Last updated on July 11, 2023

Jessica Hulett
Content Manager, Brand @ Yotpo
January 21st, 2021 | 7 minutes read

Start 2021 off right with these tips to grow repeat purchases.

Shopify recently released their annual report on eCommerce trends for 2021, and one of the major highlights was that retention has overtaken acquisition and conversion as a top priority for many businesses. This development is due to rising acquisition costs, as well as the fact that many eCommerce brands saw unprecedented growth in new customers in 2020, as customers further shifted from in-store to online shopping.

Improving customer retention by just 5% can increase profits by 25%-95%, so it’s worth investing in. As part of our Amazing Women in eCommerce Europe event, we spoke to four inspiring, innovative women on the cutting edge of eCommerce about their top strategies for customer retention.

Launch a loyalty program to reward customers

Loyalty programs are one of the best ways to boost customer retention. According to Yotpo’s own research, 52% of customers would join a loyalty program with a preferred company. Loyalty programs give brands the ability to build relationships with customers, increasing lifetime value and growing sales and engagement.

“We launched a loyalty scheme with Yotpo in July of 2020,” says Sally Minto, Digital Director at Revolution Beauty. The brand employed this tactic to try and retain customers who would purchase once and then never return — and they saw amazing results. Among customers who signed up for their loyalty program, the average order frequency went from just over one to just under four.

Set realistic retention goals for your business

Retention is important, but the degree to which you should invest in it depends largely on the goods and services you offer. It comes down to understanding your customers’ buying patterns and figuring out where you can optimize them — and where you can’t.

“One of the challenges that you have in a business like Made is that the cycles of buying can be incredibly long,” explains Nicola Thompson, COO at “It’s not like fashion. Once you buy a sofa, you’re out of that buying cycle for 10 years. New customer acquisition is the core of the business, so it has to be a blend of both.”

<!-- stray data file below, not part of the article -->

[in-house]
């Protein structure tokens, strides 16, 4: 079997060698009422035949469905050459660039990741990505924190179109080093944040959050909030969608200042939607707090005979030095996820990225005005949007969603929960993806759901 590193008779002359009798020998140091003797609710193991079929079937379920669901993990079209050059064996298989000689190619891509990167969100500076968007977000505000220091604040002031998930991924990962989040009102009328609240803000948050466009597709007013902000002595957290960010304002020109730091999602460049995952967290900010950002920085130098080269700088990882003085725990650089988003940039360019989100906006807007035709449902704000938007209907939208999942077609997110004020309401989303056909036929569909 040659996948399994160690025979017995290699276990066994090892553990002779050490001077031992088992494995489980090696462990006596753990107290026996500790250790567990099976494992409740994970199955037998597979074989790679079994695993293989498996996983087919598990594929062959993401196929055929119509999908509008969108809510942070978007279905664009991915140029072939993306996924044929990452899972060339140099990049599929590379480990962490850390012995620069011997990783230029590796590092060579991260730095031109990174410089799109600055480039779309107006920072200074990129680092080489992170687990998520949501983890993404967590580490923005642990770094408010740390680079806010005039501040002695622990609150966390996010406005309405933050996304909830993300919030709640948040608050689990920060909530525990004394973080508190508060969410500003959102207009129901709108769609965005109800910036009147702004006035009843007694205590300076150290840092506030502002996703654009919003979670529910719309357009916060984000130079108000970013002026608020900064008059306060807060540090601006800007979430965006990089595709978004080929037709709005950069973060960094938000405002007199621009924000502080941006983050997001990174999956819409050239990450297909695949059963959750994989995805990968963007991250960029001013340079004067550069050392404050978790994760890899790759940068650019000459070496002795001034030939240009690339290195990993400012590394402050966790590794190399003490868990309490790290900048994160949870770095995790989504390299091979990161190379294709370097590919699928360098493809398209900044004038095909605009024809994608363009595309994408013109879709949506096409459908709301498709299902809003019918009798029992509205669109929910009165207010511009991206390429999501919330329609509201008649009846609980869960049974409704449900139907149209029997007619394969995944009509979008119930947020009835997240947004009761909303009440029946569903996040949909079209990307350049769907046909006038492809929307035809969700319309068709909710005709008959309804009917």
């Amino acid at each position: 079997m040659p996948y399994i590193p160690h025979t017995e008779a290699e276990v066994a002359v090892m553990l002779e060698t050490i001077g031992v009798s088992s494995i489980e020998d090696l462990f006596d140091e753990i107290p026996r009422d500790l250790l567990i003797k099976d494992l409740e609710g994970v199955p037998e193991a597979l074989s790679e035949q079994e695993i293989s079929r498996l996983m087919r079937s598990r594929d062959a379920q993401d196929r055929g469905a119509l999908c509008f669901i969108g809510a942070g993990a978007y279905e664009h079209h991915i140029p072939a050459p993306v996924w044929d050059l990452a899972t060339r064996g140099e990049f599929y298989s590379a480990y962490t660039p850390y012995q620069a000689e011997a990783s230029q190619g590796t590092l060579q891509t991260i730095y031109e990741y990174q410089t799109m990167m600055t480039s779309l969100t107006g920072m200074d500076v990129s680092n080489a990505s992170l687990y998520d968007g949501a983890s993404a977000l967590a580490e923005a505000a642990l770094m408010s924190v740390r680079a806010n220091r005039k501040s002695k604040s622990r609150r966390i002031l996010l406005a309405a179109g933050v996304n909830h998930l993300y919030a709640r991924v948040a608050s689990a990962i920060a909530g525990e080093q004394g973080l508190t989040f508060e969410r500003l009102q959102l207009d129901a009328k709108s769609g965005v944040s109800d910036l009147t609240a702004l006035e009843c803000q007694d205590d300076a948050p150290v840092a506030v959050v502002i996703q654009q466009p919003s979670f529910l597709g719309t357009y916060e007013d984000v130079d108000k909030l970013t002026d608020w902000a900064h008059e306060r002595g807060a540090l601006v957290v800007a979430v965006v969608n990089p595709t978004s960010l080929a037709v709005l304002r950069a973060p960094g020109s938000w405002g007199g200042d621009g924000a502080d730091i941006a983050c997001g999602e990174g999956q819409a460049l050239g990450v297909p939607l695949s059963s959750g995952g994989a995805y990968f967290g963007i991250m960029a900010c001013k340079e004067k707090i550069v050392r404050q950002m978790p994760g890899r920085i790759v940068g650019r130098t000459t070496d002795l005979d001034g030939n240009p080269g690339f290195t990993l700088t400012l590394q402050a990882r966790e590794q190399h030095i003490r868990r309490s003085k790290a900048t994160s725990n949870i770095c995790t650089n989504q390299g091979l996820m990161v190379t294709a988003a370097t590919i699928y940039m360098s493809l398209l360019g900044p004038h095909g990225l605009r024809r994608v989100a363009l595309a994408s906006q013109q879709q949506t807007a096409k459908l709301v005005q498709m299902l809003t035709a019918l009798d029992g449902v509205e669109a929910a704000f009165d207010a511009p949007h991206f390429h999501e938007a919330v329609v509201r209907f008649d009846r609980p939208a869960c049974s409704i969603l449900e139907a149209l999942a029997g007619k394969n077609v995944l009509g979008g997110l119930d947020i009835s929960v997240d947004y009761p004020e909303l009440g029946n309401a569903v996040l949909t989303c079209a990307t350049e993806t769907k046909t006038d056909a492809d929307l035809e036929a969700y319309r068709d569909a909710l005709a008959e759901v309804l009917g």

Orla Weir, Global Brand and DTC Director at Ugly Drinks, offers a different perspective.

“I think acquisition is your imperative for growth, and then retention is crucial for survival,” Weir says. “Our products in a sense are quite radically different in the way that you’ll drink them all day and you can order on repeat and it can become part of your daily routine. And therefore driving customer loyalty is essential for us. I think how much you focus on those two things is quite tied to the nature of the product that you’re selling and its regularity and frequency.”

RELATED: 10 Customer Retention Strategies That Keep Customers Coming Back

Provide value to your customers to increase loyalty

Providing value to your customers — whether it’s through the standard customer journey or through loyalty rewards and perks — is essential for retention.

“The battle to win is the one for customer loyalty,” says Kajsa Hjelm, eCommerce Manager at Gina Tricot. “It’s not very easy, though. I find it hard to actually find programs that I as a customer really appreciate. It’s not an easy task to just switch to retention instead of requisition. For loyalty, I think the key is to find out what the customers really value. Is it free home delivery, or is it VIP access for the sale, or is it the personal shopper? That will differ from customer to customer.